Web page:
[People dragging luggage boxes over gravelly ground outdoors.]
Continue reading

Adventures in Unicode Forensics

What do you do when you get a bunch of files like this from a zipfile?

I've blurred the messed-up file names because I'm not sure it's impossible to reconstruct the Chinese names of people from them and I'd rather err towards being paranoid about privacy. Except for the one file name whose author's identity I'm OK with disclosing.

I’ve blurred the messed-up file names because I’m not convinced it’s impossible to reconstruct the Chinese names of people from them and I’d rather err towards being paranoid about privacy. Except for the one file name whose author’s identity I’m OK with disclosing.

Back story: I have been tasked with collecting everybody’s Chinese assignments for this semester. I didn’t even do that part yet (I really should); first the girl who handled last semester’s assignments had to pass on the files she collected to me, and I unzipped the attachment to reveal these file names.

Well, I thought, no big deal, I understand Unicode (somewhat), I’ll just do something like decode them as latin1 and re-encode them as UTF-8, right? Or maybe Big5? In fact, maybe python-ftfy will just automagically fix it for me; I’ve been waiting for a chance to use that, like the dozens of other things on my GitHub star list…

I wish.

ftfy did nothing to the text. Also, UTF-8 was not high on my list because the filenames strongly suggested a double-byte encoding. By eyeballing the filenames and comparing them to the organized naming scheme of some other files that had, thankfully, survived the .zip intact, I noted that every Chinese character had replaced with two characters, while underscores had survived unscathed. It was a simple substitution cipher with a lot of crib text available. So that rules out the most common UTF-8, but it gives me a lot of information, so this can’t be hard, right?

One of the files that I knew belonged to me came out as such, according to Python’s os.listdir:


After codecs.decode(_, 'utf_8') we get:

Attempt at UTF-8 rendition: í¬îåâ∂_èWñn.pdf

That’s really weird; those codepoints are kinda large, and there’s a literal i at the start, and it doesn’t look at all like the two-characters-for-one pattern we noticed from staring at the plaintext. Oh, they’re using combining characters. How do we fix that?

Fumble, mumble, search. Oh, I want unicodedata.normalize('NFC', _).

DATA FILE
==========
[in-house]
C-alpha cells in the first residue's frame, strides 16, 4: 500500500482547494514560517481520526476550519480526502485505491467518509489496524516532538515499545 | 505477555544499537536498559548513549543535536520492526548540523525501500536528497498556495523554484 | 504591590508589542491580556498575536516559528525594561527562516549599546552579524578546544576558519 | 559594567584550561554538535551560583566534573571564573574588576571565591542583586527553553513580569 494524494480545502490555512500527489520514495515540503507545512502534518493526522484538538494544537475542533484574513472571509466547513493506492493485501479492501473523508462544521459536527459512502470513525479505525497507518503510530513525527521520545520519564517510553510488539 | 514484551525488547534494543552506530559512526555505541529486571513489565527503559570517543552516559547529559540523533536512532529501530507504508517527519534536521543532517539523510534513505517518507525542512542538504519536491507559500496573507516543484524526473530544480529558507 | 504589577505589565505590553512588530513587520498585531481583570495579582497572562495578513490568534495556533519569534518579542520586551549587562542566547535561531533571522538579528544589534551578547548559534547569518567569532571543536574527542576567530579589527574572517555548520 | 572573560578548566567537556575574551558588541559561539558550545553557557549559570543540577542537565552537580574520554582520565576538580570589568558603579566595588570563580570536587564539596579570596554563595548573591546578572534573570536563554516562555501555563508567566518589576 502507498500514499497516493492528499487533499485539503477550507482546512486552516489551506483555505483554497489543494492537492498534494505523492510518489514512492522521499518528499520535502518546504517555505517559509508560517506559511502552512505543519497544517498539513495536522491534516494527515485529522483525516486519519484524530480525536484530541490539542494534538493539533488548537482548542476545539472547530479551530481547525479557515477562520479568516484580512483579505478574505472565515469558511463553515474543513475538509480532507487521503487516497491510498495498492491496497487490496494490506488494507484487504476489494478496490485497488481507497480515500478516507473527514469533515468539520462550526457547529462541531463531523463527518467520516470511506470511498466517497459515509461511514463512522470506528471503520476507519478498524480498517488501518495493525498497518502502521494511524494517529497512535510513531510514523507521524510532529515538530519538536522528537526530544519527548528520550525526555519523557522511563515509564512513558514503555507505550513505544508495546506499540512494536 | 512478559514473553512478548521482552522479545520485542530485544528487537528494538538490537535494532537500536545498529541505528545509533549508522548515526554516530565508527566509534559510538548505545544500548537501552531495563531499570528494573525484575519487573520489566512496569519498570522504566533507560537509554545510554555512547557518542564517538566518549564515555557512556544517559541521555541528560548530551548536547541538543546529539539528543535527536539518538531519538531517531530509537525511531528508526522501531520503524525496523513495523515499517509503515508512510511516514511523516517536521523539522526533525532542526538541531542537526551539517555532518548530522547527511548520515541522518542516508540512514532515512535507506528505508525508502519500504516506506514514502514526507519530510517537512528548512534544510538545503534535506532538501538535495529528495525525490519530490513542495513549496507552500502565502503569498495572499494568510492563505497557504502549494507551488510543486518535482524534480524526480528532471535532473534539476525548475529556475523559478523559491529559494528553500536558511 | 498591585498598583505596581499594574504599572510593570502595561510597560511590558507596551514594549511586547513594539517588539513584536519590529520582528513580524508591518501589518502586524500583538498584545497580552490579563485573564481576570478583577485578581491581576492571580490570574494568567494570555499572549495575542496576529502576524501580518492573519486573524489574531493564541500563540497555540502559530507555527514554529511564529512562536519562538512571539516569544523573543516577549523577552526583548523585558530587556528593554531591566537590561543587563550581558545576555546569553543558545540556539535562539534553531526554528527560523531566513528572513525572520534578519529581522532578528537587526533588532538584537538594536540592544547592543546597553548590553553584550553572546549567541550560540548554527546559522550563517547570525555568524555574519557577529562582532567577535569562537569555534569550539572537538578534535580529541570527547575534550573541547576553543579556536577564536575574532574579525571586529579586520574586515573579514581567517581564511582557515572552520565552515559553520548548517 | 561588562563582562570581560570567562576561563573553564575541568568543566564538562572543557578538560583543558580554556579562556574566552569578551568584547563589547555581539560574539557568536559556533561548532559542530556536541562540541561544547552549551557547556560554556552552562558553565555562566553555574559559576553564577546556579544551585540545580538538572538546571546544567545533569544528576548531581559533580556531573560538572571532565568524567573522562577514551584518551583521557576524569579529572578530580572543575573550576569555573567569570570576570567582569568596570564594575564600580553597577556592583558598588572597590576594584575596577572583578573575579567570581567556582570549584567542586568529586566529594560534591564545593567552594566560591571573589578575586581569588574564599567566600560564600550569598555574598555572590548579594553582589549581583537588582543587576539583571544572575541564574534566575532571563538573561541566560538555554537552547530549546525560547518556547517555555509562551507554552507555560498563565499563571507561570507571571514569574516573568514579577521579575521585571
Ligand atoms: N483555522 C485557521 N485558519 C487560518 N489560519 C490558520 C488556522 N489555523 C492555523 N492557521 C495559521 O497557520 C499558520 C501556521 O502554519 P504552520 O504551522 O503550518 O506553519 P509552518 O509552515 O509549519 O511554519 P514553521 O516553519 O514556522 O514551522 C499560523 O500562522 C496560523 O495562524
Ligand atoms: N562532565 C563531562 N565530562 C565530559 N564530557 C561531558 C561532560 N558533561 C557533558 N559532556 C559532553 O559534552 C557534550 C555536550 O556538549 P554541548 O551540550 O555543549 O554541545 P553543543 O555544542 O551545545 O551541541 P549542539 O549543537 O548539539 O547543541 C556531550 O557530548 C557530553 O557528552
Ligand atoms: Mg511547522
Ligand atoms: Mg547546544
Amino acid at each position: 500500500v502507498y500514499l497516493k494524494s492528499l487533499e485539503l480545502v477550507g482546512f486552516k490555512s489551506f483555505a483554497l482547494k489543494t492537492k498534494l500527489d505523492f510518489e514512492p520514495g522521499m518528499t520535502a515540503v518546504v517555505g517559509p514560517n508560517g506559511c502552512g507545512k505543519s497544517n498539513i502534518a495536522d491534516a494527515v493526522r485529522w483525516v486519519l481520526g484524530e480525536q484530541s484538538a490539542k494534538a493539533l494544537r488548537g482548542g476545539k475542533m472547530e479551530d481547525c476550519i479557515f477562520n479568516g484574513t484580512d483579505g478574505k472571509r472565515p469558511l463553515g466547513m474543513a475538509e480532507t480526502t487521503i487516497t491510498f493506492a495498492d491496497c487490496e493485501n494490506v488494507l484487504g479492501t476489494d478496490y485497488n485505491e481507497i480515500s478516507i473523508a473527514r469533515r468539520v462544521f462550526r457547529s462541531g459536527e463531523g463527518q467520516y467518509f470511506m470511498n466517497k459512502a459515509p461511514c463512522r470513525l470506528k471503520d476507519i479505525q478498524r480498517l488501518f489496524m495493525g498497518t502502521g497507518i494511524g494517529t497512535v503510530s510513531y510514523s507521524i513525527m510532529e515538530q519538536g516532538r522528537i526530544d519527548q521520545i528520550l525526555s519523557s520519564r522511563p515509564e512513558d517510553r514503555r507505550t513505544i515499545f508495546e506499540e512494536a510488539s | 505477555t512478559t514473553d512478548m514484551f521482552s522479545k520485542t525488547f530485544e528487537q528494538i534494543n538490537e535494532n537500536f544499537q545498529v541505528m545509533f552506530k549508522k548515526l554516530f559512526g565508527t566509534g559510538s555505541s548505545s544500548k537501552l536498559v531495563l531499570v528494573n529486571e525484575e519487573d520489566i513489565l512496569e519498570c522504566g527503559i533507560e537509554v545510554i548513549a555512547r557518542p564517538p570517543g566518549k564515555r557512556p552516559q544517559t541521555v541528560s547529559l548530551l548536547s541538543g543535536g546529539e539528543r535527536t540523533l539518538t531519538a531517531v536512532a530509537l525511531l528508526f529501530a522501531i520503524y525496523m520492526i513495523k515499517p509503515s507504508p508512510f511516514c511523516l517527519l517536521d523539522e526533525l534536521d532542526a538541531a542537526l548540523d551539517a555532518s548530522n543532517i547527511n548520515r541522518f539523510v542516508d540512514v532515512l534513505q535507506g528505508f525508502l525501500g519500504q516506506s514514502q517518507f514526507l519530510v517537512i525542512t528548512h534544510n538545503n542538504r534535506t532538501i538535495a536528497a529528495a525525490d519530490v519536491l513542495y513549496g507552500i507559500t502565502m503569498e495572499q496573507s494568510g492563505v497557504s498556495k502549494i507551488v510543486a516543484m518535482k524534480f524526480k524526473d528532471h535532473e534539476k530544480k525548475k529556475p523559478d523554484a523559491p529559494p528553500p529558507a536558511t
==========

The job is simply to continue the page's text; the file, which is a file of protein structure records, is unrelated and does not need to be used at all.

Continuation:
Attempt at UTF-8 rendition: í¬îåâ∂_èWñn.pdf

Although the byte sequences are totally different, they look the same, which is the point. *holds up fist* This… is… UNICODE!!!

Anyway, the code points in the normalized version make more sense. Except for that conspicuous \u2202 or , of course. Indeed, although it looks promising, if we now try e.g. codecs.encode(_, 'windows-1252') we get,

UnicodeEncodeError: 'charmap' codec can't encode character u'\u2202' in position 5: character maps to

One can get around this by passing a third argument to encode to make it ignore or replace the invalid parts, but the result of the first couple of codepoints, after further pseudomagical decoding and encoding, is still nonsense. Alas.

I continued to try passing the filenames in and out of codecs.encode and codecs.decode with various combinations of utf_8 and latin_1 and big5 and windows-1252, to no avail.

Then I did other stuff. Homework, college forms, writing a bilingual graduation song, talking to other dragons about 1994 video games, and did I mention I started taking driving lessons now? Yeah. That sort of thing.

Around that last thing, I asked the previous caretaker and learned that the computer she collected these files had a Japanese locale. So I added shift_jis and euc_jp to the mix, but still nothing.

I later tried unzipping it with unzip from the command-line — the results were even worse — as well as unzipping it from a Windows computer — even worse than the command line.

So the problem remained, until…

The resolution is very anticlimactic; it took me half a week to think of getting at the files programmatically straight from the zip archive, instead of unzipping first. Python spat out half the file names from the zip file as unicode and the other half as str. From there it was easy guessing.

There were still three file names that failed, but they were easy to fix manually.

I’m not sure why I eventually decided to blog about this anymore, honestly. Especially compared to my 12 other drafts. Oops.